Albania, the small Balkan country in the south east of Europe. Today Albania is best known for tourism; beautiful nature, beaches, mountains and a rich cultural heritage. Maybe some association with Mother Teresa or with its abundance of natural resources. But I assume few associations with a dark communist past.
Albania declared independence from Ottoman rule in 1912 as the Turkish empire declined. After brief occupation by Italy and Germany during WWII a communist party was established in 1941 by Enver Hoxha. The communist loyalists took over in 1944 and aligned Albania with Russia. Albania was a Stalinist state under Hoxha and remained increasingly isolationist.
In 1948 ties with Yugoslavia were severed and economic aid was driven into Albania from the Soviet Union. Until 1950 when relations between Soviet Union and China worsened, Albania sided with China. Under Hoxha religion was eradicated from Albania and religious sites closed. The death of Hoxha in 1985 and changes already underway in Europe with the collapse of communist rule, had a big impact on Albanian society.
Albania was the last country in Europe to rid itself of communist dictatorship, one that had isolated the country for a decade. In 1990 communism in eastern Europe collapsed and independent political parties were beginning to be formed in Albania. For the first time Albanians were free to travel abroad and religious freedom was re-introduced. Finally, in 1992, 47 years of communist rule were replaced with a multi-party democracy.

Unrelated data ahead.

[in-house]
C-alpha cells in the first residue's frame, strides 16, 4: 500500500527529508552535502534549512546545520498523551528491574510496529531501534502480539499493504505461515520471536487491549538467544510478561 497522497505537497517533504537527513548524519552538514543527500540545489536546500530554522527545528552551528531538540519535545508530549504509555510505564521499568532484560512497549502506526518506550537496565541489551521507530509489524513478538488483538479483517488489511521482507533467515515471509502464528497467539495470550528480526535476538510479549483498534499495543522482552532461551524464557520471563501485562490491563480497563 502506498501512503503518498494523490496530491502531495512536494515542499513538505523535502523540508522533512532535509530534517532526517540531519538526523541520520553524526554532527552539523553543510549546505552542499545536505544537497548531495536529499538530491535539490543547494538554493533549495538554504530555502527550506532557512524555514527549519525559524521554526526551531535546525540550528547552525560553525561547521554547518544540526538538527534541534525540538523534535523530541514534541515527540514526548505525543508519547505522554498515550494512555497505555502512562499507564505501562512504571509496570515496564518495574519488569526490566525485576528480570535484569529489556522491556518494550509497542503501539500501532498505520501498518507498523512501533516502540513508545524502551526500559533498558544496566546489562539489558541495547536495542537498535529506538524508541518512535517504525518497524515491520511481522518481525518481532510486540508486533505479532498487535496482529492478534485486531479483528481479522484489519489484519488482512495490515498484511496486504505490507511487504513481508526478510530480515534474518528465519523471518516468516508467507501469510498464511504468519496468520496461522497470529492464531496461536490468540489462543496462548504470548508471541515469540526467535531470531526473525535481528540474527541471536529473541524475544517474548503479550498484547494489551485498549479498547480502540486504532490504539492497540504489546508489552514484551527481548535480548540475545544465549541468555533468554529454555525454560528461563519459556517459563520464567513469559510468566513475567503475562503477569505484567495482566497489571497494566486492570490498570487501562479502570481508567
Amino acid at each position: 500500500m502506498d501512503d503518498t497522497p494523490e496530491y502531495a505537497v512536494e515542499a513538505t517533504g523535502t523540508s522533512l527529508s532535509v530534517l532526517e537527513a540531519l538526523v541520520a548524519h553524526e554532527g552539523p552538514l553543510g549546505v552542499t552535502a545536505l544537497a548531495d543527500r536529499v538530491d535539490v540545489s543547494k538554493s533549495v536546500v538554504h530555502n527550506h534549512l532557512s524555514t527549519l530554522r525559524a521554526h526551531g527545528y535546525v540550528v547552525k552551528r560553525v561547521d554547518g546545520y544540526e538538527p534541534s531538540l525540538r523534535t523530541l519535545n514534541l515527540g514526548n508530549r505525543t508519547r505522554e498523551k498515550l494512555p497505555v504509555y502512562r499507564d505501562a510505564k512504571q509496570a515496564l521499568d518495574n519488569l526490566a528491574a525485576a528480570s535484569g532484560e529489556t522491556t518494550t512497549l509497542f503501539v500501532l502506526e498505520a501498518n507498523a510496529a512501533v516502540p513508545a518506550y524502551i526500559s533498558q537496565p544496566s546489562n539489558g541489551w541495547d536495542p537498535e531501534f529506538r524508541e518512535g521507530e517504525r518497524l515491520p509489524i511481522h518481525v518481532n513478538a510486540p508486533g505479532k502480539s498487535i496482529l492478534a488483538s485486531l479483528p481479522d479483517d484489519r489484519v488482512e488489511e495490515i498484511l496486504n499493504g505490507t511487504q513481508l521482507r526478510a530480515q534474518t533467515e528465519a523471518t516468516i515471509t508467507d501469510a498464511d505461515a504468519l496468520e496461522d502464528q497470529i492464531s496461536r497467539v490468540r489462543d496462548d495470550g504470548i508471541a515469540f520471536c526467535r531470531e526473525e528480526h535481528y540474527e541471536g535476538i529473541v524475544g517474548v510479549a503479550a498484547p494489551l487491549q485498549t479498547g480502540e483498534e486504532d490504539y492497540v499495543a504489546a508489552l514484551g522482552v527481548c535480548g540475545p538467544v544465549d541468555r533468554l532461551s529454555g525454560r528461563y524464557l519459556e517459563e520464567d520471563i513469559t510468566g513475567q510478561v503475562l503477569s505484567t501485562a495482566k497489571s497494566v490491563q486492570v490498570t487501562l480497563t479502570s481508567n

Communism may have fallen but Albania remains one of Europe’s poorest countries. Still licking its wounds from darker times. Still plagued by corruption and organised crime. There were approximately 3 million Albanians living in the country and even more in outside of it. The collapse of the iron curtain and the unstable economic situation led to the Albanian diaspora. Many fled in search of work and for a better life.
Moving on from dictatorship is a long road. It remains hard to talk openly about the communist past yet traces of the dark past are everywhere. Some of the thousands of nuclear bunkers built by a paranoid Hoxha remains a defining feature of the country today. Many are being repurposed to serve as café’s, beach huts or museums to remain as a visible part of the modern economy.
Today, nowhere is the post-communist transformation more visible than in the capital Tirana. Walls, buildings, streets and public squares are adorned with bright colours. Edi Rama, Prime Minister of Albania, ex-Mayor of Tirana and former painter, introduced a series of urban regeneration projects that have transformed the city.